Over the past decade, vaping has become increasingly popular as a “healthier alternative to smoking.” Because of this, many people have switched out their cigarettes for an e-cigarette and others have picked up an e-cigarette without previously smoking cigarettes. Is this really a safer alternative to smoking though?
The research on e-cigarettes is limited and the majority of the research has been completed by the e-cigarette companies themselves. These companies have a conflict of interest and therefore, the research findings have inherent bias. Additionally, the long term effects on the lungs is unknown.
The FDA has recently been cracking down on the retailers for targeting youth as many e-liquid flavors resemble kid-friendly foods such as candy and cookies. E-cigarettes have become small enough to hide and some are even shaped like a USB so that they can be concealed. Middle and high schools have become commonplace for these devices. It has become too easy for students to have a nicotine high while at school with these devices being passed around school by peers. One report from the FDA states that E-cigarette use, from 2017 to 2018, increased 78 percent among high school students and 48 percent among middle school students.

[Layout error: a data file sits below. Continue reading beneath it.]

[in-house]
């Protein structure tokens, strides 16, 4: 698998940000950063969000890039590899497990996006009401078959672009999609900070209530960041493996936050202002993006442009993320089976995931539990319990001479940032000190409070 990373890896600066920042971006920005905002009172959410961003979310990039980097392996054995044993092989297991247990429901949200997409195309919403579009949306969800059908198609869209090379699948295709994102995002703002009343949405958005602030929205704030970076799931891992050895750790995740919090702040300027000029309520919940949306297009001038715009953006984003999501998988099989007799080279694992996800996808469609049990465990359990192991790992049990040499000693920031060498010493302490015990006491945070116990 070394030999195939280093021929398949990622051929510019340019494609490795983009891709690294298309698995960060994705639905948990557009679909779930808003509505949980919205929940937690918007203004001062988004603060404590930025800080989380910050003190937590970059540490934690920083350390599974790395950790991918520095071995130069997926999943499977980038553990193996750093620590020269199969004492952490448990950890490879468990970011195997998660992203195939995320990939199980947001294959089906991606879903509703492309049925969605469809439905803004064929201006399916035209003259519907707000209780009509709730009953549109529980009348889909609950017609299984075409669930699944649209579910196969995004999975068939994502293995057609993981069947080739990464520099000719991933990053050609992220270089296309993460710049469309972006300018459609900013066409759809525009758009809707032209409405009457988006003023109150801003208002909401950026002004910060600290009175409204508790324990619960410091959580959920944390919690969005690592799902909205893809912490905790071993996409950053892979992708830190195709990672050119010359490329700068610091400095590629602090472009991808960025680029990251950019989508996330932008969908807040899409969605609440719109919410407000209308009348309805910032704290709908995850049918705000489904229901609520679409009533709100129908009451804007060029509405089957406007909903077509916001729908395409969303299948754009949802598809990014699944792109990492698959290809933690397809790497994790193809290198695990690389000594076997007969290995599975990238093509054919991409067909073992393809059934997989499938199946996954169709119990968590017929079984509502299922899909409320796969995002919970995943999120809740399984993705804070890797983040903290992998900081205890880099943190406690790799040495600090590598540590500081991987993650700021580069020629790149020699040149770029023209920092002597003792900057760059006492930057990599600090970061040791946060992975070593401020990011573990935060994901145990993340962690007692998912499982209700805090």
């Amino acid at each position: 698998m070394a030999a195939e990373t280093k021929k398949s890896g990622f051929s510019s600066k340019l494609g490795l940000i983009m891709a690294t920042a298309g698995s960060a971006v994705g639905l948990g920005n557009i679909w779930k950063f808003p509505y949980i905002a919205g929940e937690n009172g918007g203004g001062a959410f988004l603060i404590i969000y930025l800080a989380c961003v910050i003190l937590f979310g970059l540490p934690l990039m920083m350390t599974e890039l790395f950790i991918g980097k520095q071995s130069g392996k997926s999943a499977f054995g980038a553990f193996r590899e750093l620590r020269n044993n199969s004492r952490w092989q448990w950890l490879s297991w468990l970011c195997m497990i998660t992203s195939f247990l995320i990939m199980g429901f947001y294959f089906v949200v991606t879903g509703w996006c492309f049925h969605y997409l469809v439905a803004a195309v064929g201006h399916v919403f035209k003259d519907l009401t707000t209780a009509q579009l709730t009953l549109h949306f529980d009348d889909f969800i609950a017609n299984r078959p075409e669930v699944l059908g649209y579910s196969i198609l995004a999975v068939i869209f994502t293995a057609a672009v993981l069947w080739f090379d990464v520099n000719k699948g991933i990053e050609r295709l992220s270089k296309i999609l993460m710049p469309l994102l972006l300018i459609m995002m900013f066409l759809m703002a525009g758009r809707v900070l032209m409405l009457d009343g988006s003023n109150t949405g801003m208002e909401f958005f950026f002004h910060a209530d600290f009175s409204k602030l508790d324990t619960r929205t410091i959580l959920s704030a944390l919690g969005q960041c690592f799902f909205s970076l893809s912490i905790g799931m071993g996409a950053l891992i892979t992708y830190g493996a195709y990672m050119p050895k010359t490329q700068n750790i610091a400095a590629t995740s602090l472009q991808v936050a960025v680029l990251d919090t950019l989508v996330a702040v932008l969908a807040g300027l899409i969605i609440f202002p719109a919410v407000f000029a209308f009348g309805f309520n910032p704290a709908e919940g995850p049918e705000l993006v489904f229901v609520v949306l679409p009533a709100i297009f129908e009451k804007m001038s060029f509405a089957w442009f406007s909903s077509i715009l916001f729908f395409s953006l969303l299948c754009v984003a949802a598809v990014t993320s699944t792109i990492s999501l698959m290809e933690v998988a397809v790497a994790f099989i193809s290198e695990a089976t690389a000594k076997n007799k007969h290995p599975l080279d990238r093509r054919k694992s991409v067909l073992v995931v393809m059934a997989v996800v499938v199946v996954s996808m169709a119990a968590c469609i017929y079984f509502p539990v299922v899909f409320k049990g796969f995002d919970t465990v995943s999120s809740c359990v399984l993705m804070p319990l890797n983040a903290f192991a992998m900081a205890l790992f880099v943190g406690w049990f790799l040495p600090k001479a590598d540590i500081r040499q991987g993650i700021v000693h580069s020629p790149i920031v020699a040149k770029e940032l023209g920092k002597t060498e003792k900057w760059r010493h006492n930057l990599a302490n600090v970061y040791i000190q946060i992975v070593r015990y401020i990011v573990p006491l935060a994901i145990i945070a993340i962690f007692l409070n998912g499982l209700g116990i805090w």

These e-cigarettes have harmful chemicals in them such as nicotine, glycerol, propylene glycol, benzoic acid and other flavorants. The CDC states that using nicotine in adolescence can harm the parts of the brain that control attention, learning, mood, and impulse control.
The question now becomes how can we intervene? It is important to know the risks of both smoking cigarettes and e-cigarettes. Have a conversation with your kids about the harmful effects of these devices. There are a lot of resources out there that can help with both educating yourself and learning how to quit. It is also a topic that you can bring up with your primary care physician or dentist if you have any other questions.
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